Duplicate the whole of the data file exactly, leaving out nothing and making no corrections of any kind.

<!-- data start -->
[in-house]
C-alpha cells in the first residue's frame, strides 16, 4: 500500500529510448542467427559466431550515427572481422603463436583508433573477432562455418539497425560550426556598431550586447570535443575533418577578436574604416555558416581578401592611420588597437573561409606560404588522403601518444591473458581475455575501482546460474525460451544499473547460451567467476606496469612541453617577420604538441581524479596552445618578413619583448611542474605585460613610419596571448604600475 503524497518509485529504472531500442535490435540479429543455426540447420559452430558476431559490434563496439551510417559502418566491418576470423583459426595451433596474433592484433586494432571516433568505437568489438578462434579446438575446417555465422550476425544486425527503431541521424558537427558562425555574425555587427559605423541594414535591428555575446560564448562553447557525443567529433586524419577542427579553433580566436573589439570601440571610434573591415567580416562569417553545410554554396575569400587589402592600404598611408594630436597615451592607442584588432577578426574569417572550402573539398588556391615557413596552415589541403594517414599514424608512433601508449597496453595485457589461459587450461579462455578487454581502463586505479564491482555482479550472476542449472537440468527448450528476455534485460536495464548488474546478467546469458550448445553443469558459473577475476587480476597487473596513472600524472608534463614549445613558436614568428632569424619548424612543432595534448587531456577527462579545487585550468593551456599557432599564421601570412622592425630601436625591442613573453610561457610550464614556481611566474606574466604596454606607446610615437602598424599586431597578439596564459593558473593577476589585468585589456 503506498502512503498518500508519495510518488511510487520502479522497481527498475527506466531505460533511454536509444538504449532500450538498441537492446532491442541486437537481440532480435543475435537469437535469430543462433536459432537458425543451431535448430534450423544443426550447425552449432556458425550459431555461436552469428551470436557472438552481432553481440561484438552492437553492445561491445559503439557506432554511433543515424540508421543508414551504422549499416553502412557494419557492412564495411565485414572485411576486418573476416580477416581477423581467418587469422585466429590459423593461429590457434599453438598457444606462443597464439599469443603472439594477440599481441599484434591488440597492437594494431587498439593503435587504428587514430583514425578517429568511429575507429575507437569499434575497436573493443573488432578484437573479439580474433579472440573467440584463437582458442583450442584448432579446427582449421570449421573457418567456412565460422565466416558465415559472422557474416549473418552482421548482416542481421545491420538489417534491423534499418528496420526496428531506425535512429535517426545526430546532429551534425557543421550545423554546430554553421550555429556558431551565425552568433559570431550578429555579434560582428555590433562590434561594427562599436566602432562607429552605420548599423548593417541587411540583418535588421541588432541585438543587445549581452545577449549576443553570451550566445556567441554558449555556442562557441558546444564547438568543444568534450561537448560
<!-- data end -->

[in-house]
C-alpha cells in the first residue's frame, strides 16, 4: 500500500529510448542467427559466431550515427572481422603463436583508433573477432562455418539497425560550426556598431550586447570535443575533418577578436574604416555558416581578401592611420588597437573561409606560404588522403601518444591473458581475455575501482546460474525460451544499473547460451567467476606496469612541453617577420604538441581524479596552445618578413619583448611542474605585460613610419596571448604600475 503524497518509485529504472531500442535490435540479429543455426540447420559452430558476431559490434563496439551510417559502418566491418576470423583459426595451433596474433592484433586494432571516433568505437568489438578462434579446438575446417555465422550476425544486425527503431541521424558537427558562425555574425555587427559605423541594414535591428555575446560564448562553447557525443567529433586524419577542427579553433580566436573589439570601440571610434573591415567580416562569417553545410554554396575569400587589402592600404598611408594630436597615451592607442584588432577578426574569417572550402573539398588556391615557413596552415589541403594517414599514424608512433601508449597496453595485457589461459587450461579462455578487454581502463586505479564491482555482479550472476542449472537440468527448450528476455534485460536495464548488474546478467546469458550448445553443469558459473577475476587480476597487473596513472600524472608534463614549445613558436614568428632569424619548424612543432595534448587531456577527462579545487585550468593551456599557432599564421601570412622592425630601436625591442613573453610561457610550464614556481611566474606574466604596454606607446610615437602598424599586431597578439596564459593558473593577476589585468585589456 503506498502512503498518500508519495510518488511510487520502479522497481527498475527506466531505460533511454536509444538504449532500450538498441537492446532491442541486437537481440532480435543475435537469437535469430543462433536459432537458425543451431535448430534450423544443426550447425552449432556458425550459431555461436552469428551470436557472438552481432553481440561484438552492437553492445561491445559503439557506432554511433543515424540508421543508414551504422549499416553502412557494419557492412564495411565485414572485411576486418573476416580477416581477423581467418587469422585466429590459423593461429590457434599453438598457444606462443597464439599469443603472439594477440599481441599484434591488440597492437594494431587498439593503435587504428587514430583514425578517429568511429575507429575507437569499434575497436573493443573488432578484437573479439580474433579472440573467440584463437582458442583450442584448432579446427582449421570449421573457418567456412565460422565466416558465415559472422557474416549473418552482421548482416542481421545491420538489417534491423534499418528496420526496428531506425535512429535517426545526430546532429551534425557543421550545423554546430554553421550555429556558431551565425552568433559570431550578429555579434560582428555590433562590434561594427562599436566602432562607429552605420548599423548593417541587411540583418535588421541588432541585438543587445549581452545577449549576443553570451550566445556567441554558449555556442562557441558546444564547438568543444568534450561537448560